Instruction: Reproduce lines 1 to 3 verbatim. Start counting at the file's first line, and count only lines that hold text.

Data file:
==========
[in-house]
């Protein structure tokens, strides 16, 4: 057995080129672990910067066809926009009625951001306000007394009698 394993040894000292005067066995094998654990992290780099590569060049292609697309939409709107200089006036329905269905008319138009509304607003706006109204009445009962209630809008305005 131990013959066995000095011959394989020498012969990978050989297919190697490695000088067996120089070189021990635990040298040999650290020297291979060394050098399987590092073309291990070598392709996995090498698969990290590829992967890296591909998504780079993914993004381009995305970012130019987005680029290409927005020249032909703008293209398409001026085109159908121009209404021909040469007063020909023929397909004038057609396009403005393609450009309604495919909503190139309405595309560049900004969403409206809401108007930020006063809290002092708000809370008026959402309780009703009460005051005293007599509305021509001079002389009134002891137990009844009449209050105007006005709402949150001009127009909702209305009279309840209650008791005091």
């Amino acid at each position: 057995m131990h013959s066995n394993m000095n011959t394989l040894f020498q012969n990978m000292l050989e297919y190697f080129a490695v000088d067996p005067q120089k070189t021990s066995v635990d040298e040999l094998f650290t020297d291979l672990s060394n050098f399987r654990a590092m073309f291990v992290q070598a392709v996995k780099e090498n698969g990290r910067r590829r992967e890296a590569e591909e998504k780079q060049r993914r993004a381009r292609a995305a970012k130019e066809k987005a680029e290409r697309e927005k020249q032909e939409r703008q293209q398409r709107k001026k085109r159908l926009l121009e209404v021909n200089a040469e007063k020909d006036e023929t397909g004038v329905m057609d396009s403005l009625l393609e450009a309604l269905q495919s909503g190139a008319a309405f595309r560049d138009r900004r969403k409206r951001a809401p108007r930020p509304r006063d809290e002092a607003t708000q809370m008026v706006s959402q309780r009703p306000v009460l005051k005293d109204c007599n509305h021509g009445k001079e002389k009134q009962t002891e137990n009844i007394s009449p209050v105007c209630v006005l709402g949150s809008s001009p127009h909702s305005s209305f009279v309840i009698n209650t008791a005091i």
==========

[in-house]
């Protein structure tokens, strides 16, 4: 057995080129672990910067066809926009009625951001306000007394009698 394993040894000292005067066995094998654990992290780099590569060049292609697309939409709107200089006036329905269905008319138009509304607003706006109204009445009962209630809008305005 131990013959066995000095011959394989020498012969990978050989297919190697490695000088067996120089070189021990635990040298040999650290020297291979060394050098399987590092073309291990070598392709996995090498698969990290590829992967890296591909998504780079993914993004381009995305970012130019987005680029290409927005020249032909703008293209398409001026085109159908121009209404021909040469007063020909023929397909004038057609396009403005393609450009309604495919909503190139309405595309560049900004969403409206809401108007930020006063809290002092708000809370008026959402309780009703009460005051005293007599509305021509001079002389009134002891137990009844009449209050105007006005709402949150001009127009909702209305009279309840209650008791005091």
């Amino acid at each position: 057995m131990h013959s066995n394993m000095n011959t394989l040894f020498q012969n990978m000292l050989e297919y190697f080129a490695v000088d067996p005067q120089k070189t021990s066995v635990d040298e040999l094998f650290t020297d291979l672990s060394n050098f399987r654990a590092m073309f291990v992290q070598a392709v996995k780099e090498n698969g990290r910067r590829r992967e890296a590569e591909e998504k780079q060049r993914r993004a381009r292609a995305a970012k130019e066809k987005a680029e290409r697309e927005k020249q032909e939409r703008q293209q398409r709107k001026k085109r159908l926009l121009e209404v021909n200089a040469e007063k020909d006036e023929t397909g004038v329905m057609d396009s403005l009625l393609e450009a309604l269905q495919s909503g190139a008319a309405f595309r560049d138009r900004r969403k409206r951001a809401p108007r930020p509304r006063d809290e002092a607003t708000q809370m008026v706006s959402q309780r009703p306000v009460l005051k005293d109204c007599n509305h021509g009445k001079e002389k009134q009962t002891e137990n009844i007394s009449p209050v105007c209630v006005l709402g949150s809008s001009p127009h909702s305005s209305f009279v309840i009698n209650t008791a005091i």